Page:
Sunday, 3 August 2014

Mega Patch Tick

The early bird catches the worm, so they say.

Well I was at Druridge early this morning and it certainly paid off when a scan of the waders turned up a STILT SANDPIPER!

Here's the tale..

I bumped into fellow patcher Dave Elliott on the way into the Budge screen (you have to be up very early to beat Dave), he was telling me of a wader that he had seen yesterday but wasn't sure about as the light was could have been stilt sandpiper or it could have been a wood sandpiper, he wasn't committal.

I started scanning the mud and amongst the snipe was something different, it was arse-on at first, then it raised it's tail to reveal strong barring on the underside and the dark centres to the feathers stood out really well. We didn't need to see any more - Stilt Sandpiper - the bird that was at Cresswell Pond until Thursday had turned up on my patch. Patch mega!

crappy iPhone-scoped shot of the Stilt Sandpiper.

We had really good views of it for a while, Dave went off to check the rest of his gigantic patch and it slipped off into the rushes. Then one of the Chevington marsh harriers turned up and scattered everything, including the curlews and spoonbills and there was no sign of the stilt sand for nearly 20 minutes. The marsh harrier had another go at it re-appeared back on the mud and was seen on and off for the rest of the day and was enjoyed by a good number of birders.

marsh harrier arrives....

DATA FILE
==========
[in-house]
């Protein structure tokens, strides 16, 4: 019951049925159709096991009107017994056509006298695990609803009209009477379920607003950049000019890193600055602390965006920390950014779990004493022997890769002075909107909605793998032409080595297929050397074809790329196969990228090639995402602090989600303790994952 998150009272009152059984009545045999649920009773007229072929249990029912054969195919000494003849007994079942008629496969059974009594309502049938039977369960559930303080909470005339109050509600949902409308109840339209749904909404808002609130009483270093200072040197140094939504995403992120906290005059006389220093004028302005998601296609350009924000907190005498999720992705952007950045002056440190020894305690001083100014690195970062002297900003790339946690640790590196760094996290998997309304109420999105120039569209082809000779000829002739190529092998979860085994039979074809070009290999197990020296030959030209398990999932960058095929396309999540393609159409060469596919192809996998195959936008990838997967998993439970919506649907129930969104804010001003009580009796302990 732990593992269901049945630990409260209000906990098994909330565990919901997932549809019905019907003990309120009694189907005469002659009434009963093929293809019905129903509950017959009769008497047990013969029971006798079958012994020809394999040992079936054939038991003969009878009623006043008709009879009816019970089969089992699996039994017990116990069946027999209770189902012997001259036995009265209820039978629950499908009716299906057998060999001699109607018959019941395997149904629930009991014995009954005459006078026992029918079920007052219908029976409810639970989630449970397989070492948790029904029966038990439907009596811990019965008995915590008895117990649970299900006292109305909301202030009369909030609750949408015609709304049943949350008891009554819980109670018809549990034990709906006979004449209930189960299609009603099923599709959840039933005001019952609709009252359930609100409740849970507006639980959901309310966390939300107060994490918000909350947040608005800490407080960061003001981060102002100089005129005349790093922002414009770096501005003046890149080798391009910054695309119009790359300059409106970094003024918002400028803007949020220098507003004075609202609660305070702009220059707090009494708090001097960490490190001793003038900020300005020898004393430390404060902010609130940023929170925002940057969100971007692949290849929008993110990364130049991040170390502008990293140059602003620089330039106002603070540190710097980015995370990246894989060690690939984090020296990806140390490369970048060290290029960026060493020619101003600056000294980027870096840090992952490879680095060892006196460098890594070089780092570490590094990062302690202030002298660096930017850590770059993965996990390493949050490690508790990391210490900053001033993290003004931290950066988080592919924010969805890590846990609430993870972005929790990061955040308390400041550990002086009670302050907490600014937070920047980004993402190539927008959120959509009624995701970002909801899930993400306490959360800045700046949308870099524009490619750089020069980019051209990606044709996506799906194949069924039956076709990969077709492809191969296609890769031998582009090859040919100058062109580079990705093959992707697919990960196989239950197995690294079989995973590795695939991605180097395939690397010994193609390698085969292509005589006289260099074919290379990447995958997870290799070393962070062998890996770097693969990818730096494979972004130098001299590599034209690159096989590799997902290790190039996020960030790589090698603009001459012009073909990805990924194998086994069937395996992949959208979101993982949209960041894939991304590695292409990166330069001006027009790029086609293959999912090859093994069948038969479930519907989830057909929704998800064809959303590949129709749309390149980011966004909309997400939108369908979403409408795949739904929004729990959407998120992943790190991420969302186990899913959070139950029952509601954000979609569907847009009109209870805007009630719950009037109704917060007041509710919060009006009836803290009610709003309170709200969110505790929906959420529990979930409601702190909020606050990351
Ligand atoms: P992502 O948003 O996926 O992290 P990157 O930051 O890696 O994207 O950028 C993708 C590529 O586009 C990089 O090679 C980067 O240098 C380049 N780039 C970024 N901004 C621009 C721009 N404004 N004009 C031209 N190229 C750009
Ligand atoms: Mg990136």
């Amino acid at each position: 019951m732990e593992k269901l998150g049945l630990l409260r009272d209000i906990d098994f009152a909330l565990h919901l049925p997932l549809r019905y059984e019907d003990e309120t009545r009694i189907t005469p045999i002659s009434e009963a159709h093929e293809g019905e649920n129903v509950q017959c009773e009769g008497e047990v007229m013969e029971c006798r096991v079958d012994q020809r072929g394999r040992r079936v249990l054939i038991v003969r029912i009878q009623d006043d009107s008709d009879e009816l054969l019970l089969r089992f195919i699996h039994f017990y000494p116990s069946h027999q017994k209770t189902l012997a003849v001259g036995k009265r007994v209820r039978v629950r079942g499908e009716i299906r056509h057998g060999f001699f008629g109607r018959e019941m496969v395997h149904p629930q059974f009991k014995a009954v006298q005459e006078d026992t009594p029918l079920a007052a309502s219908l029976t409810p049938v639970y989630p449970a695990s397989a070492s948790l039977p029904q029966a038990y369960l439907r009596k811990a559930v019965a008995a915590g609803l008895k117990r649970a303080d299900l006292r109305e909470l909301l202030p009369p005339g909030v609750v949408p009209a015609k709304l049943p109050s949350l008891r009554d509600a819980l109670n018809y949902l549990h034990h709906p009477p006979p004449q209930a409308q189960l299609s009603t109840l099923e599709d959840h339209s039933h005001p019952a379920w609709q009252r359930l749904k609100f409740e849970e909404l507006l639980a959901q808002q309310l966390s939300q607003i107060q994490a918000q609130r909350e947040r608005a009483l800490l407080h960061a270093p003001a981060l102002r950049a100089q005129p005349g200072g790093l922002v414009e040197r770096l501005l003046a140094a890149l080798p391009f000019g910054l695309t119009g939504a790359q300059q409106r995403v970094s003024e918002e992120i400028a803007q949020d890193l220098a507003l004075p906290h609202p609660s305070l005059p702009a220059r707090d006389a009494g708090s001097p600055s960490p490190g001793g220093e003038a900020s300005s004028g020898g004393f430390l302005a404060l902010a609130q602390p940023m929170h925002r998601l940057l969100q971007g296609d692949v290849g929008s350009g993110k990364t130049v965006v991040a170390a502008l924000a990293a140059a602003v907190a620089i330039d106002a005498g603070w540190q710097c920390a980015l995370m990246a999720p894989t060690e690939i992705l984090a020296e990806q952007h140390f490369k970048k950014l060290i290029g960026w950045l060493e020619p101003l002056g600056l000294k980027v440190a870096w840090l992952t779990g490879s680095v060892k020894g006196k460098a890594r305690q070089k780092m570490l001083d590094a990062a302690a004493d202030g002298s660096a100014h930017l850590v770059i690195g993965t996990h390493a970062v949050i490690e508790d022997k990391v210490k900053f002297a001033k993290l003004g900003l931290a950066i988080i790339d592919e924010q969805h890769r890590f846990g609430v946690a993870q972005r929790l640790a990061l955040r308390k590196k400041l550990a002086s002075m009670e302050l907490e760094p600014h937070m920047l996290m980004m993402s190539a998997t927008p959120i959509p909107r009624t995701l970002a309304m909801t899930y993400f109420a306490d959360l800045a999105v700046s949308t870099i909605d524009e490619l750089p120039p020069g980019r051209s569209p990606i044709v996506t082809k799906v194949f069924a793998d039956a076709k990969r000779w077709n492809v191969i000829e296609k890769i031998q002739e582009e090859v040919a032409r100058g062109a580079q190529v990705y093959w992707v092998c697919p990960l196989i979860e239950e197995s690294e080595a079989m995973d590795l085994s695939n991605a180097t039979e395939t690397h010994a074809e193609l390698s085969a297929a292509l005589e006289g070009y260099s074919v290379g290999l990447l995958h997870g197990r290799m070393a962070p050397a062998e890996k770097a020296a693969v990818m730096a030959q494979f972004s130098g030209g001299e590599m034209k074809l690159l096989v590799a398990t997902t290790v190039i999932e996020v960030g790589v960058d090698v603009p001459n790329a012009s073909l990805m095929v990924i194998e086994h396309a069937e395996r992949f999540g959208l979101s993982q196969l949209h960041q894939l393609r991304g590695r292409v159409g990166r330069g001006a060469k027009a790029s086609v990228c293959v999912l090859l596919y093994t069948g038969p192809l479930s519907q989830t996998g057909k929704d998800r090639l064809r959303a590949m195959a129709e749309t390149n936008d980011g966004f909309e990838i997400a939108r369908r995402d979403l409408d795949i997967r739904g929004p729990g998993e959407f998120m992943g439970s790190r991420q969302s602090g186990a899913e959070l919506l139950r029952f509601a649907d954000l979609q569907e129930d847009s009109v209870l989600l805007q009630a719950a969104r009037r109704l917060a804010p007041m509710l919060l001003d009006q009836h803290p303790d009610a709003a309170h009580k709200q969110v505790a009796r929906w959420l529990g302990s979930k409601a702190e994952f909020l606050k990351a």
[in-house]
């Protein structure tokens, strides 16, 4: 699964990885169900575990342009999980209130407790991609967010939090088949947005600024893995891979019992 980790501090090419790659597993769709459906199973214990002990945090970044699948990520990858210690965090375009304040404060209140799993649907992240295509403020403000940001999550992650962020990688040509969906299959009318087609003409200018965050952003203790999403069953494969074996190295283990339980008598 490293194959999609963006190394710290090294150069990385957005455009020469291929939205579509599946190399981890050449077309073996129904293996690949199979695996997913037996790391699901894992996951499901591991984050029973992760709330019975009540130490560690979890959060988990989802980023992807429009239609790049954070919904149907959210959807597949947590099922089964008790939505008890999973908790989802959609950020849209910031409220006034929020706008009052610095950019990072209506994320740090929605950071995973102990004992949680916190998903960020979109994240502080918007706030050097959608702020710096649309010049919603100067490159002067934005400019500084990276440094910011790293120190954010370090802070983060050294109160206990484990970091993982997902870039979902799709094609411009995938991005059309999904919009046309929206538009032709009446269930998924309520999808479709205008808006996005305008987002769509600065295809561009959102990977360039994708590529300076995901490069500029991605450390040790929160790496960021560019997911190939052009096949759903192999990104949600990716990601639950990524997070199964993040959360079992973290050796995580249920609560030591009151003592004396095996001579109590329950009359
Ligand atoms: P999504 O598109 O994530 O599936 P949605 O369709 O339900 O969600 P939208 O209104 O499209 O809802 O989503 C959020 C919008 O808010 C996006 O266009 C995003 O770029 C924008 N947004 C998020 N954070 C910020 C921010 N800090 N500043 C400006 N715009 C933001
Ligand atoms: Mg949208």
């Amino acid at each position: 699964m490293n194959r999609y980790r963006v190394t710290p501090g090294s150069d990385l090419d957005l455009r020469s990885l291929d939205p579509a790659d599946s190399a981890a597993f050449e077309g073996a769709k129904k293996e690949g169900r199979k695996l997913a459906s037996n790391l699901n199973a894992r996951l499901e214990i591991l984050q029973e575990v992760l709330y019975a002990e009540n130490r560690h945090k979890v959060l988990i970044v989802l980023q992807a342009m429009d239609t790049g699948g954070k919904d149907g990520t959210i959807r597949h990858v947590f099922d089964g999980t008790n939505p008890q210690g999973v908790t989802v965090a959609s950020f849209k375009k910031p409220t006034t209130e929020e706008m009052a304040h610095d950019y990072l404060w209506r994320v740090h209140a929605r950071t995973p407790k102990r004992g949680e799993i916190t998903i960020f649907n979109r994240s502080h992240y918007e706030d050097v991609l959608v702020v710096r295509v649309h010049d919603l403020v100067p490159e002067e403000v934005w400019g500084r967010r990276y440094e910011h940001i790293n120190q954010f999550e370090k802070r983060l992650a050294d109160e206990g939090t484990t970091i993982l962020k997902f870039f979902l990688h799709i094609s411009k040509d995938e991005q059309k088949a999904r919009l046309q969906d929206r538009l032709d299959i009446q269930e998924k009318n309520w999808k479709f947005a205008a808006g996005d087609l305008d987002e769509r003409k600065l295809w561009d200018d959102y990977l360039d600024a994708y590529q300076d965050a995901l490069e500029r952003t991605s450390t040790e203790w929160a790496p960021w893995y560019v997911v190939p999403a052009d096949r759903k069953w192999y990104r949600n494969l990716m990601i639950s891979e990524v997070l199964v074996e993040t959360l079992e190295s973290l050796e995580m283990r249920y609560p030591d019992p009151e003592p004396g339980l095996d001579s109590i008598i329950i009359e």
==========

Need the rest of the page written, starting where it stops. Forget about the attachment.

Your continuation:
....and causes havoc
This bird is the second record for Northumberland, the first being two years ago on the Stringers patch at Newton. I saw that bird and only one other, ever, in Texas.

This is the second new patch bird this year after May's woodchat shrike, taking the patch list to 234. Seemingly, as this bird was re-found, it counts as find for the patchwork challenge, thus netting me a whopping 15 points.

Elsewhere on the patch three little egrets were on the edge of the shelterbelt, one of them was the colour ringed bird DE had at Chevington, the other two were juveniles. They relocated to the big pool soon after.

Juvenile little egret. The yellow/green legs and yellow tinge to the lores as well as being 'fluffy' give it away as a juvenile.

Also on the big pool was LRP and common sandpiper. This stunning red admiral brightened up the track.

red admiral
Druridge version of oxpeckers
So what chance of another patch tick this year. Well, I reckon so and my money is on red kite.

Patch List 234

Year List 145

PWC Score 205

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